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Department of Biomedical Engineering; Department of Kinesiology and Integrative Physiology


Aerobic exercise has been shown to have established benefits on motor function in Parkinson's disease (PD). However, the impact of exercise on depressive symptoms in PD remains unclear. This study aimed to investigate the effects of regular exercise, specifically using a forced running wheel, on both motor performance and the prevalence of depression in a unilateral 6-OHDA-lesioned rat model of PD. The behavioral outcomes of exercise were assessed through the rotarod test (RT), forelimb adjusting step test (FAST), sucrose consumption test (SCT), and novelty sucrose splash test (NSST). Our data revealed evident depressive symptoms in the PD animals, characterized by reduced sucrose consumption in the SCT and diminished exploratory activity in the NSST compared to the naïve control group. Specifically, after 11 weeks of exercise, the PD exercise group demonstrated the most significant improvements in sucrose consumption in the SCT. Additionally, this group exhibited reduced immobility and increased exploratory behavior compared to the PD control group in the NSST. Furthermore, the PD exercise group displayed the greatest improvement in correcting forelimb stepping bias. Our results suggested that a regimen of running wheel exercise enhances motor abilities and mitigates the occurrence of depressive behaviors caused by 6-OHDA dopamine depletion in the PD rat model.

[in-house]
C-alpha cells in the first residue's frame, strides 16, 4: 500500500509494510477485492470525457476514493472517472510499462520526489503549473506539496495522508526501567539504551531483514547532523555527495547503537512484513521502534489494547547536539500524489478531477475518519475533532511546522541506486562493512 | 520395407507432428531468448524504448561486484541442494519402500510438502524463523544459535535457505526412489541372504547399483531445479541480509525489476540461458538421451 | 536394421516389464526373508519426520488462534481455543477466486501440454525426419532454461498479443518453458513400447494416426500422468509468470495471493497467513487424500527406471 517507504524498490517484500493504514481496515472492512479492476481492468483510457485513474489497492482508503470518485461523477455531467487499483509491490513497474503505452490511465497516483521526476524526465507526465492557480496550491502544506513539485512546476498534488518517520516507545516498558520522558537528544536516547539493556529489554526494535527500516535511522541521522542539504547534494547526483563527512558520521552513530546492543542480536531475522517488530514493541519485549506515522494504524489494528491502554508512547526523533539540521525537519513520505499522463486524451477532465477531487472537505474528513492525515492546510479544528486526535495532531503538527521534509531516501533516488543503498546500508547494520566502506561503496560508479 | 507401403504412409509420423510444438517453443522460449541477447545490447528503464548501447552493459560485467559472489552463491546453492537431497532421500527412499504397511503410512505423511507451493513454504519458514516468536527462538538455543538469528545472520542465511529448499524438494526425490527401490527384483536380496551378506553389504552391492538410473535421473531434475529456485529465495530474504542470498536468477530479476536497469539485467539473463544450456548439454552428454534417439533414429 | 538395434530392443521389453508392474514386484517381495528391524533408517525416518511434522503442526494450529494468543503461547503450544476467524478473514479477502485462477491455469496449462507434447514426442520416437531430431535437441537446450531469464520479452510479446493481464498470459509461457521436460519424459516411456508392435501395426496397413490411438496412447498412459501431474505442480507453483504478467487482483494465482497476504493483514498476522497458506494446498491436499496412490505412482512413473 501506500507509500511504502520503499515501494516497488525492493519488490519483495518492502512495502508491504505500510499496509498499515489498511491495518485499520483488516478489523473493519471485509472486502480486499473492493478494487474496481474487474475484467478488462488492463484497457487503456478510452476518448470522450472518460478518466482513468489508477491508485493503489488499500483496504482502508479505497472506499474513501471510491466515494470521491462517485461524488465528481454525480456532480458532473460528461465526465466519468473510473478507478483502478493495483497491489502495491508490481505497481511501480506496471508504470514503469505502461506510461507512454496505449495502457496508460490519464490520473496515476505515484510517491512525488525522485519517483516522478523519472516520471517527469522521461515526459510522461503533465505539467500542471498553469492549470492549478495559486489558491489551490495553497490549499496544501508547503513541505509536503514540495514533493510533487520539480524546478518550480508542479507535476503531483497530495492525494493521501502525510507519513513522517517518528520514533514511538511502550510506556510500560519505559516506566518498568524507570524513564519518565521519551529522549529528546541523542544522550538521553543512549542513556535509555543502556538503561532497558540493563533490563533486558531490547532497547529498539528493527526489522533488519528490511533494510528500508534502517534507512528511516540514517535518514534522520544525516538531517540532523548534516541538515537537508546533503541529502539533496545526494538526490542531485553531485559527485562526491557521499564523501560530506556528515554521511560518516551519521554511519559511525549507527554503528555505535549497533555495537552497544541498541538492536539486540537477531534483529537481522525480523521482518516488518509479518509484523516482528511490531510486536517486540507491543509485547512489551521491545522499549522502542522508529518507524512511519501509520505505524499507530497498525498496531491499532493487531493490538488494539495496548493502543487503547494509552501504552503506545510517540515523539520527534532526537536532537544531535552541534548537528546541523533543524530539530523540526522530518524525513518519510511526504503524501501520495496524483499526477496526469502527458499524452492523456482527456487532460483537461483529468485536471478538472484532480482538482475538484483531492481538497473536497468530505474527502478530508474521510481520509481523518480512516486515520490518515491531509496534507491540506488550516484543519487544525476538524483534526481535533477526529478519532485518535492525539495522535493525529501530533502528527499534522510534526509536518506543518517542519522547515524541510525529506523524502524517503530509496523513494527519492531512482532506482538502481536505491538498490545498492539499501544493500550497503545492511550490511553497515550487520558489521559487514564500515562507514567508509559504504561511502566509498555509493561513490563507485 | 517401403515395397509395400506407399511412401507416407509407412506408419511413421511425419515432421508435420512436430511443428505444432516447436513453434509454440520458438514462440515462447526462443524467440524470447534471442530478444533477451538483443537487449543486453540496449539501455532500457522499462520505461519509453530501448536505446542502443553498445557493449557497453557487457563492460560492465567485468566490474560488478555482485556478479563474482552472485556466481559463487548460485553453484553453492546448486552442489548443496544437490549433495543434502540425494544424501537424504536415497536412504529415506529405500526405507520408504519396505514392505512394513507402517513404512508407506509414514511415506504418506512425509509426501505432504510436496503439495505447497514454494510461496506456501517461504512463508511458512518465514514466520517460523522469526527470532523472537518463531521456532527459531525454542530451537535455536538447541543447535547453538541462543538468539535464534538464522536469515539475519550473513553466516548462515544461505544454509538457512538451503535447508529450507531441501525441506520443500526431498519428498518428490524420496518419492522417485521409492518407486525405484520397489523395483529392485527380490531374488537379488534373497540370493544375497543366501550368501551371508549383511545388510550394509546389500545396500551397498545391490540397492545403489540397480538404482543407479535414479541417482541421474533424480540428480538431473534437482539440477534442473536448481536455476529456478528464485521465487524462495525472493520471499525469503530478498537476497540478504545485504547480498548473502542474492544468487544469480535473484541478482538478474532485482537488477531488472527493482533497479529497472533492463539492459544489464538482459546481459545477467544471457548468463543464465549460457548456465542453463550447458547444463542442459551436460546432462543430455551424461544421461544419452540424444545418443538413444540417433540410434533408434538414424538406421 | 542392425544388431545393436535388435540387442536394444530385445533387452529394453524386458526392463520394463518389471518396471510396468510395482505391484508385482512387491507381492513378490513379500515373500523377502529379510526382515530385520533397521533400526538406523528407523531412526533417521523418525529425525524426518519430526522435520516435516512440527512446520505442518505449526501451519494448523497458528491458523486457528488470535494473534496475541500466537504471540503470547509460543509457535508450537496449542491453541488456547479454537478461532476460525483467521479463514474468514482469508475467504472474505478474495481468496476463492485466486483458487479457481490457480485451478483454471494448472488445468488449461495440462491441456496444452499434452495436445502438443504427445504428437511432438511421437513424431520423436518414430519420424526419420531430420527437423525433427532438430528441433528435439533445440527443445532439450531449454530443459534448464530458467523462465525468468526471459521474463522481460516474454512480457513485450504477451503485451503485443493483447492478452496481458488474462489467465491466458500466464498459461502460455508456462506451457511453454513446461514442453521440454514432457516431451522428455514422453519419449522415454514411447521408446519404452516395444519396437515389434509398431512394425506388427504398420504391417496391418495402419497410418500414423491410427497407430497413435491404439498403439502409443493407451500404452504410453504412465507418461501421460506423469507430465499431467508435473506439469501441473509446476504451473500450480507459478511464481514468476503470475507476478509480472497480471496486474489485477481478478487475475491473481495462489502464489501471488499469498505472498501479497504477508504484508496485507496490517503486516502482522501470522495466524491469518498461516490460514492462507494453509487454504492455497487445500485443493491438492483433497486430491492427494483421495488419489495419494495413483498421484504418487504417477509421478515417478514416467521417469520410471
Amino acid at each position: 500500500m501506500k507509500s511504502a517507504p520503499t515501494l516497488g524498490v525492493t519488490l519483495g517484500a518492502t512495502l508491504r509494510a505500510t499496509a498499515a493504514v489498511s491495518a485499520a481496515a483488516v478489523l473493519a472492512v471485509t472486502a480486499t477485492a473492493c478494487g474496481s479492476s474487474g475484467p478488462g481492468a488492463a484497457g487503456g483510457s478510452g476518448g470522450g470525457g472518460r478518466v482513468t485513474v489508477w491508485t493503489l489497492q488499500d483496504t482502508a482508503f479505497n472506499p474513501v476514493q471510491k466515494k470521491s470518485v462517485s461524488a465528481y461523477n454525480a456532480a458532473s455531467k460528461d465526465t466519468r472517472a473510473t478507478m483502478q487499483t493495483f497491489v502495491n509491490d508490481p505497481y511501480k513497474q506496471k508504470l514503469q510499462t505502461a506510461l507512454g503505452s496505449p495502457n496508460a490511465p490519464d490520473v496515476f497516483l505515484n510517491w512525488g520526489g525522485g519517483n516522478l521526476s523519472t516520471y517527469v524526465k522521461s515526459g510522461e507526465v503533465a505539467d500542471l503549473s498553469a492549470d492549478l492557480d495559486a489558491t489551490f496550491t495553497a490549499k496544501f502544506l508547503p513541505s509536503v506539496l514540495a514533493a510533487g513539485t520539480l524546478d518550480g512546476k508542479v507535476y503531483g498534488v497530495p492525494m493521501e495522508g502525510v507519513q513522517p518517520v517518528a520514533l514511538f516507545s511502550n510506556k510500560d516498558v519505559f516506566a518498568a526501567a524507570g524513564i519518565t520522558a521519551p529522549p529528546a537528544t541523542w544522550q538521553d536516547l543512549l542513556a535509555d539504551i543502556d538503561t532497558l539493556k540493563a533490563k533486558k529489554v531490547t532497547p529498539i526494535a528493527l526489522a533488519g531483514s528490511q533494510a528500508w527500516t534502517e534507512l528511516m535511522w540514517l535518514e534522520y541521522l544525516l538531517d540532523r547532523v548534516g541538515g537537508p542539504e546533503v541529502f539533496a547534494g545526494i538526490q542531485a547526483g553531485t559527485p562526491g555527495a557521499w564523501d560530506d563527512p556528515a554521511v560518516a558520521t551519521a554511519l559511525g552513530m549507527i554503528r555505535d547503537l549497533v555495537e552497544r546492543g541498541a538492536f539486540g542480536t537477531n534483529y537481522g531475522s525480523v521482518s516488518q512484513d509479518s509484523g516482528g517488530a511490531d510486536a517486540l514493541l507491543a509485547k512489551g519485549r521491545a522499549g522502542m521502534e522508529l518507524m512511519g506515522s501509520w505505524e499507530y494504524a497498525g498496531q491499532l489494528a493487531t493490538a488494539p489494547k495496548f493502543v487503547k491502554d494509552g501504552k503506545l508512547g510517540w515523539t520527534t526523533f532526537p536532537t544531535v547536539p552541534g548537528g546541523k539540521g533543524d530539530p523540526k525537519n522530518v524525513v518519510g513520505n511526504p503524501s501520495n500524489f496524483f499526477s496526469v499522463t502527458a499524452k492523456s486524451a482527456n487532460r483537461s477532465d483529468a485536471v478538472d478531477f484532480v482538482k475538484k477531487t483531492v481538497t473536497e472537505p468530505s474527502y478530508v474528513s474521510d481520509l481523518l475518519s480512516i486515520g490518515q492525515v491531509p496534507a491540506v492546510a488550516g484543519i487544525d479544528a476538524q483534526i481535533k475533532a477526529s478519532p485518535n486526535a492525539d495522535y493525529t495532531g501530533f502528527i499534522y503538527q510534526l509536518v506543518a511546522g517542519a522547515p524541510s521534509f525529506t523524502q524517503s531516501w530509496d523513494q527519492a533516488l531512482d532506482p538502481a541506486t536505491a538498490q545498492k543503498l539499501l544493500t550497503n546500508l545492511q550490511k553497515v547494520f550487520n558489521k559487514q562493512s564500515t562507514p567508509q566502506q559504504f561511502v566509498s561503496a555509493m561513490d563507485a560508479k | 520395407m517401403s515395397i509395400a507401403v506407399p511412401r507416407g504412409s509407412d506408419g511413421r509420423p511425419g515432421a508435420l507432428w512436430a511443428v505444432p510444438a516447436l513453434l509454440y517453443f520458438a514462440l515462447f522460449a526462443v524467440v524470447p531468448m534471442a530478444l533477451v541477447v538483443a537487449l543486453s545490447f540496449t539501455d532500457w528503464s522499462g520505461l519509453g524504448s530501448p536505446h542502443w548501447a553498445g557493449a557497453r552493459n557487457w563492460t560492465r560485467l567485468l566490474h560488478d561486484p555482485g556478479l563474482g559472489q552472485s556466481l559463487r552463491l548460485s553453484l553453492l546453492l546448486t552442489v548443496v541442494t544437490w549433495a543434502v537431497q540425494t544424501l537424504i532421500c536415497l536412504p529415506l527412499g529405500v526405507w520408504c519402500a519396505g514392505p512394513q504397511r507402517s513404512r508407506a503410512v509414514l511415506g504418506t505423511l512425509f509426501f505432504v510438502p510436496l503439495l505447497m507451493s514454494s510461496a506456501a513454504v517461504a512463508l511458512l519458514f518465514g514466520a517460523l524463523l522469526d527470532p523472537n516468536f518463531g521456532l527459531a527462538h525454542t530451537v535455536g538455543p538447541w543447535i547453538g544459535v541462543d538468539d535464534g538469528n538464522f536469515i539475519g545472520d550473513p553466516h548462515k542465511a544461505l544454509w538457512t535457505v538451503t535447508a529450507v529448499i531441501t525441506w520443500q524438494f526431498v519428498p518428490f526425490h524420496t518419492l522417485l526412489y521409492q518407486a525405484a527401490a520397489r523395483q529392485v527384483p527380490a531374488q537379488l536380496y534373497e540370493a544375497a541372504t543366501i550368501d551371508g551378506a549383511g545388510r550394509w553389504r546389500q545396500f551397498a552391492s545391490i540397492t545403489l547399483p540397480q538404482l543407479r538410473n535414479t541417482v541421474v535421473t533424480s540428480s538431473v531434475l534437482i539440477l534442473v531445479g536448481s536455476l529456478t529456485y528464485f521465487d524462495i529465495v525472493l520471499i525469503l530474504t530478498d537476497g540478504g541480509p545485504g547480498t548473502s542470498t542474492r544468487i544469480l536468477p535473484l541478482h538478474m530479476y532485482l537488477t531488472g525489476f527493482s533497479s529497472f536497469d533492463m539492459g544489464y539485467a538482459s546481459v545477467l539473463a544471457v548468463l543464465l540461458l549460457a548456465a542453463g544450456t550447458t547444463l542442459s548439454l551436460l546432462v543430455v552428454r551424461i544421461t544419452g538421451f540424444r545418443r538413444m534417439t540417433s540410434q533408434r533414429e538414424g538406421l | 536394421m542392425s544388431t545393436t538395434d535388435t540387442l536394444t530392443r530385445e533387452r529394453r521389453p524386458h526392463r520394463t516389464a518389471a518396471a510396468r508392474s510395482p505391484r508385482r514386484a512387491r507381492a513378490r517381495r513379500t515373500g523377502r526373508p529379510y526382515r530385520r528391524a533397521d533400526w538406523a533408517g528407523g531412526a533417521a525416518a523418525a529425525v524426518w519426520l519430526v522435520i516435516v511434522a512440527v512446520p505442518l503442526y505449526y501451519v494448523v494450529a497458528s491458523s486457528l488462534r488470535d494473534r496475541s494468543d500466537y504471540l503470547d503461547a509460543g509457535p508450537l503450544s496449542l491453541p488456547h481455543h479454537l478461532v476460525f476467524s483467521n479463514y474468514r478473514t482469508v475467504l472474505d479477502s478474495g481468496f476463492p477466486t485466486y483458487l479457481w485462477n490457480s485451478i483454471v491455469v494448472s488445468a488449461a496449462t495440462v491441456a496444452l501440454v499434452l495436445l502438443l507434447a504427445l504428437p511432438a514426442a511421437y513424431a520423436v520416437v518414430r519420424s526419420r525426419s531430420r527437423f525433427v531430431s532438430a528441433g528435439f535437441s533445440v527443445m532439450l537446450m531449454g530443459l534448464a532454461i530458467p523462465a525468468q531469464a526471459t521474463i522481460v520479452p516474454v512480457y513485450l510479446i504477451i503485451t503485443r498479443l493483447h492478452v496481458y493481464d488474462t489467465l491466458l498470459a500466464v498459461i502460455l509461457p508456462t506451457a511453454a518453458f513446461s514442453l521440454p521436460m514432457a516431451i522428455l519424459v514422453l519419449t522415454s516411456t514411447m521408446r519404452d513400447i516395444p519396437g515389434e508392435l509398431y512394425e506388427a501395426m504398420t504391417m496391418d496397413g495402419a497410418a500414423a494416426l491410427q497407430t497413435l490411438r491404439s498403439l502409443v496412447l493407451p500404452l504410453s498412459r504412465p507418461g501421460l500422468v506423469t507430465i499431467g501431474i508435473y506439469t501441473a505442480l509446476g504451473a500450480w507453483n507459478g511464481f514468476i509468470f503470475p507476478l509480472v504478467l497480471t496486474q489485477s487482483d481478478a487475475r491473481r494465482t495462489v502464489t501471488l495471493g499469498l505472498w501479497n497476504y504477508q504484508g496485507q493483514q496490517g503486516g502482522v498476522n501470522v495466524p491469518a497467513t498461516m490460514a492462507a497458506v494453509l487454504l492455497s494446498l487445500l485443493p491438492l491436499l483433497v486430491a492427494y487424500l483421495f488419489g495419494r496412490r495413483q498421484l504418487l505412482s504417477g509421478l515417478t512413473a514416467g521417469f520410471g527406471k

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© 2024 The Author(s). Published by Elsevier Inc. on behalf of International Brain Research Organization. Publisher’s version of record:

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IBRO Neuroscience Reports


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